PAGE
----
The probability-probability (P-P) plots and cdf plots of the fitted distributions for the real data set are presented in Figure 3 and Figure 4. Its provides that the

Table 3. The goodness of fit measures for the data.

Figure 3. P-P plots of the considered distribution for the real data set.

Table 4. goodness-of-fit test statistics for the data.

Figure 4. Fitted cdf plots of the considered distribution for the real data set.

inverse power two-parameter weighted Lindley distribution obtain a greater approximation between the empirical and the theoretical curves therefore, the proposed distribution was the one which best adjusted to the real data set.

8. Conclusion

In this paper, we proposed a new three-parameter inverse distribution which shows the upside-down bathtub shape for its hazard rate and studied it in detail. This distribution becomes flexible for statistical analysis of positive data and the new density function can be expressed as a two-component mixture of a generalized inverse gamma distribution, which provides some explicit expression for reliability measures, the moments, and its related measures. The estimation of parameters is approached by the method of the moments, least square, maximum likelihood, and approximate confidence intervals for distribution parameters. We also perform the behavior of the estimated parameters by using the method of maximum likelihood estimation. The real-life data has been presented for the demonstration of enhanced flexibility and better fit of the observed model as compared to some other well-known existing models.

Cite this paper: El-Monsef, M. and Al-Kzzaz, H. (2020) Properties, Inference and Applications of Inverse Power Two-Parameter Weighted Lindley Distribution. Open Journal of Statistics, 10, 889-904. doi: 10.4236/ojs.2020.105052.
References

[1]   Lindley, D.V. (1958) Fiducial Distributions and Bayes’ Theorem, Journal of the Royal Statistical Society, Series B, 20, 102-107.
https://doi.org/10.1111/j.2517-6161.1958.tb00278.x

[2]   Ghitany, M.E., Atieh, B. and Nadarajah, S. (2008) Lindley Distribution and Its Application. Mathematics and Computers in Simulation, 78, 493-506.
https://doi.org/10.1016/j.matcom.2007.06.007

[3]   Shanker, R., Sharma, S. and Shanker, R. (2013) A Two-Parameter Lindley Distribution for Modeling Waiting and Survival Times Data. Applied Mathematics, 4, 363-368.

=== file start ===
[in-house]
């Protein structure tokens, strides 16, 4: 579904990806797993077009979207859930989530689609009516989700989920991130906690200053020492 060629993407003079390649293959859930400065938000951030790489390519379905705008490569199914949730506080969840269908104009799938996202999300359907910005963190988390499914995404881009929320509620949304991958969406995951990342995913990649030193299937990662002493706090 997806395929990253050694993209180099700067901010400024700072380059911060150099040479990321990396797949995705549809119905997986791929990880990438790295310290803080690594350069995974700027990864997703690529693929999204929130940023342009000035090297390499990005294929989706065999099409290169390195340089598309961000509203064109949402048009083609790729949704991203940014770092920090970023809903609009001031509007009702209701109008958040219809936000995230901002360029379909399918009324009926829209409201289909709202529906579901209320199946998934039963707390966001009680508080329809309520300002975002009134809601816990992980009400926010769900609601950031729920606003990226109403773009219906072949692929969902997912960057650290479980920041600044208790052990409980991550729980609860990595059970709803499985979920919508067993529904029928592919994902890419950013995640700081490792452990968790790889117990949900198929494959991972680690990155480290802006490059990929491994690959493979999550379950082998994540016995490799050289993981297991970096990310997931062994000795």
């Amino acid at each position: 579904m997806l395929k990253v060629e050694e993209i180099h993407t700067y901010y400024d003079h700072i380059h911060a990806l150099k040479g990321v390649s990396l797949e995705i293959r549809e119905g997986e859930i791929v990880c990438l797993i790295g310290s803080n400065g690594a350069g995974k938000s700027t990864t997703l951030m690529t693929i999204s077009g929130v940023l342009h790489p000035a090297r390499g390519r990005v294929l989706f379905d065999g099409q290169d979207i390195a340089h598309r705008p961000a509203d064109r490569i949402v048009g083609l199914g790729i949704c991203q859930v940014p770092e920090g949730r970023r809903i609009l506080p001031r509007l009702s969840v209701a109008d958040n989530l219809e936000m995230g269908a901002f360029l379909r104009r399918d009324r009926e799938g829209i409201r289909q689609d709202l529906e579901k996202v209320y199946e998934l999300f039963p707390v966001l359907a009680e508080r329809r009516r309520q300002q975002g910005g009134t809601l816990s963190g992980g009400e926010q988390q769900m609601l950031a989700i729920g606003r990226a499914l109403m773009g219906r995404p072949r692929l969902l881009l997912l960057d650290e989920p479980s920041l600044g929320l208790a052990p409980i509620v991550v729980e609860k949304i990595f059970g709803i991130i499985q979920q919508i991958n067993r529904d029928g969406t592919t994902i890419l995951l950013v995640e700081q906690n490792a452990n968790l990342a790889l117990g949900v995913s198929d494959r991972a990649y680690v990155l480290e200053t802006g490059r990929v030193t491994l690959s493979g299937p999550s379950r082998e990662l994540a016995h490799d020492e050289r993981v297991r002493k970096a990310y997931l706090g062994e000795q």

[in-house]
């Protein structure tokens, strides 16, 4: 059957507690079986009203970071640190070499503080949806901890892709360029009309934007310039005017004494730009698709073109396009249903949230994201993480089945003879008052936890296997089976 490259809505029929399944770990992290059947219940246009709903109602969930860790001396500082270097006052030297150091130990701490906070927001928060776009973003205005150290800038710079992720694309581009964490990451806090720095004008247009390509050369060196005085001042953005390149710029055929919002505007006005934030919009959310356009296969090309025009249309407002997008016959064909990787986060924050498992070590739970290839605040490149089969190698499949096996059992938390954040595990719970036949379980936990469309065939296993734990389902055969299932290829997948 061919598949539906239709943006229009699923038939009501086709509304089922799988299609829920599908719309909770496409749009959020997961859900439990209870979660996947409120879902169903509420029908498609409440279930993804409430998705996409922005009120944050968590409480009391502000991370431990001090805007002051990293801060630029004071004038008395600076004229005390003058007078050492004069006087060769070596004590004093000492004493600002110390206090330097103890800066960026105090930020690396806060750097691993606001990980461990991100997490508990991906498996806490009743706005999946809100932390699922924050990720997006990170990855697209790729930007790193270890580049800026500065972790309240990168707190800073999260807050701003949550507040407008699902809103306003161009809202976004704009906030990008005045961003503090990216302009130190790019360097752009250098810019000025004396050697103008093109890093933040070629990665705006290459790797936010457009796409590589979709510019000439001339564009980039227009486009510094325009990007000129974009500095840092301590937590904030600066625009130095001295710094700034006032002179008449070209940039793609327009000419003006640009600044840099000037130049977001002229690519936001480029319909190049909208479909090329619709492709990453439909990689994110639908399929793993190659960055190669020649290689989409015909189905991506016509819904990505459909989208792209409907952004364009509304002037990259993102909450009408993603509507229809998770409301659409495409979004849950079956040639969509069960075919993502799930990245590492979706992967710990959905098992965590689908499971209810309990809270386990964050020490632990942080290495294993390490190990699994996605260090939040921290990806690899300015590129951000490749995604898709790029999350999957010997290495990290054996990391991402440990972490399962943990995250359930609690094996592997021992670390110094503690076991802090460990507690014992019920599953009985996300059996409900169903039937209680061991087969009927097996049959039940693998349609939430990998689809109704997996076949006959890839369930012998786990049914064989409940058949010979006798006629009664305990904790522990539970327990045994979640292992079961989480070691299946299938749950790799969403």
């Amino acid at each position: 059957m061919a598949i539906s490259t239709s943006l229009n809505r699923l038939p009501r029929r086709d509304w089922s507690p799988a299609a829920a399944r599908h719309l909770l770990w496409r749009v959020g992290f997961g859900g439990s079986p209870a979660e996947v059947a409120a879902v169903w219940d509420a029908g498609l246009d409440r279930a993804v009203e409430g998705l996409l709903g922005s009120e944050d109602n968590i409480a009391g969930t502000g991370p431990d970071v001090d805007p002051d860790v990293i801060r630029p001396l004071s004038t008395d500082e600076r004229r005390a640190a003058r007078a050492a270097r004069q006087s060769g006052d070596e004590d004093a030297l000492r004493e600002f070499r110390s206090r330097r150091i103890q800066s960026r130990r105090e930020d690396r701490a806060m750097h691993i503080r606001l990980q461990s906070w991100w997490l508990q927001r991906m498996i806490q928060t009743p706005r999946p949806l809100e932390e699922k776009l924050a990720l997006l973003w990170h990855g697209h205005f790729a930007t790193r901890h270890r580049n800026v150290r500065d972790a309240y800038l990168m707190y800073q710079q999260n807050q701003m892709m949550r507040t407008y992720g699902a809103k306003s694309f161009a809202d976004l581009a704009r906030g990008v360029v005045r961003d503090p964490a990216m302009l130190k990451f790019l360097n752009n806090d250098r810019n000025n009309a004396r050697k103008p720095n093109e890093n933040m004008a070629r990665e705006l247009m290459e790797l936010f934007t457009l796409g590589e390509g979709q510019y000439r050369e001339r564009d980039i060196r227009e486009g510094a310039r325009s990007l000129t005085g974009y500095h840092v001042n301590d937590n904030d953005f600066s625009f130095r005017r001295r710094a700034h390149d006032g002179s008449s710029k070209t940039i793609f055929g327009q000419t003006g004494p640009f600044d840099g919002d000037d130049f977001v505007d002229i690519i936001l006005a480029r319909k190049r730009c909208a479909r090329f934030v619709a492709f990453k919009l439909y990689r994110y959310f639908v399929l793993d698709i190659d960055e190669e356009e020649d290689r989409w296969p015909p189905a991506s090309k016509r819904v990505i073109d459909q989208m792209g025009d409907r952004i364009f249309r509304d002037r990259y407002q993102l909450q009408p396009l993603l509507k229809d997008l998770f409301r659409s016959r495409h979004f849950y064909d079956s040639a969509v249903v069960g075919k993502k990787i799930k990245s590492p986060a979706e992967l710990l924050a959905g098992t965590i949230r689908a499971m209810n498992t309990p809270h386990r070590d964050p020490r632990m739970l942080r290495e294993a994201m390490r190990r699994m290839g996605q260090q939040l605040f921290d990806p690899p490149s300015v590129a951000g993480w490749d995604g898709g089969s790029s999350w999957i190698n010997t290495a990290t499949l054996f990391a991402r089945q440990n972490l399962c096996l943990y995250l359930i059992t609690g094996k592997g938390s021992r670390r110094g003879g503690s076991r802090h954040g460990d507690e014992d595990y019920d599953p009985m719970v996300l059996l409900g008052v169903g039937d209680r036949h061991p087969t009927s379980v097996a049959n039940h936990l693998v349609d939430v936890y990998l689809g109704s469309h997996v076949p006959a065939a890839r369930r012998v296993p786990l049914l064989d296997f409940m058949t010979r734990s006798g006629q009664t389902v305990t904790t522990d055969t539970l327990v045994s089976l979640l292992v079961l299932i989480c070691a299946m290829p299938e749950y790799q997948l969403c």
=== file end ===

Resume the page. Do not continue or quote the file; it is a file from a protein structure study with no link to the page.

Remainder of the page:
https://doi.org/10.4236/am.2013.42056

[4]   Ghitany, M.E., Alqallaf, F., Al-Mutairi, D.K. and Husain, H.A. (2011) A Two Parameter Weighted Lindley Distribution and Its Applications to Survival Data. Mathematics and Computers in Simulation, 81, 1190-1201.
https://doi.org/10.1016/j.matcom.2010.11.005

[5]   Dubey, S.D. (1970) Compound Gamma, Beta and F Distributions. Metrika, 16, 27-31.
https://doi.org/10.1007/BF02613934

[6]   Folks, J. and Chhikara, R. (1978) The Inverse Gaussian Distribution and Its Statistical Application: A Review. Journal of the Royal Statistical Society, Series B (Methodological), 40, 263-289.
https://doi.org/10.1111/j.2517-6161.1978.tb01039.x

[7]   Calabria, R. and Pulcini, G. (1990) On the Maximum Likelihood and Least Squares Estimation in the Inverse Weibull Distribution. Statistics Applicata, 2, 53-66.

[8]   Sharma, V.K., Singh, S.K., Singh, U. and Agiwal, V. (2015) The Inverse Lindley Distribution: A Stress-Strength Reliability Model with Application to Head and Neck Cancer Data. Journal of Industrial and Production Engineering, 32, 162-173.
https://doi.org/10.1080/21681015.2015.1025901

[9]   Alkarni, S.H. (2015) Extended Inverse Lindley Distribution: Properties and Application. Springer-Plus, 4, 1-13.
https://doi.org/10.1186/s40064-015-1489-2

[10]   Swain, J., Venkatraman, S. and Wilson, J. (1988) Least Squares Estimation of Distribution Function in Johnsons Translation System. Journal of Statistical Computation and Simulation, 29, 271-297.
https://doi.org/10.1080/00949658808811068

[11]   Lehmann, L.E. and Casella, G. (1998) Theory of Point Estimation. 2nd Edition. Springer, NY.

[12]   Alven, W.H. (1964) Reliability Engineering, Prentice-Hall, Englewood Cliffs, NJ.

[13]   Chhikara, R.S. and Folks, J.L. (1977) The Inverse Gaussian Distribution as a Lifetime Model. Technometrics, 19, 461-468.
https://doi.org/10.1080/00401706.1977.10489586

[14]   Almetwaly, E.M. and Almongy, H.M. (2018) Estimation of the Generalized Power Weibull Distribution Parameters Using Progressive Censoring Schemes. International Journal of Probability and Statistics, 7, 51-61.


 
 
Top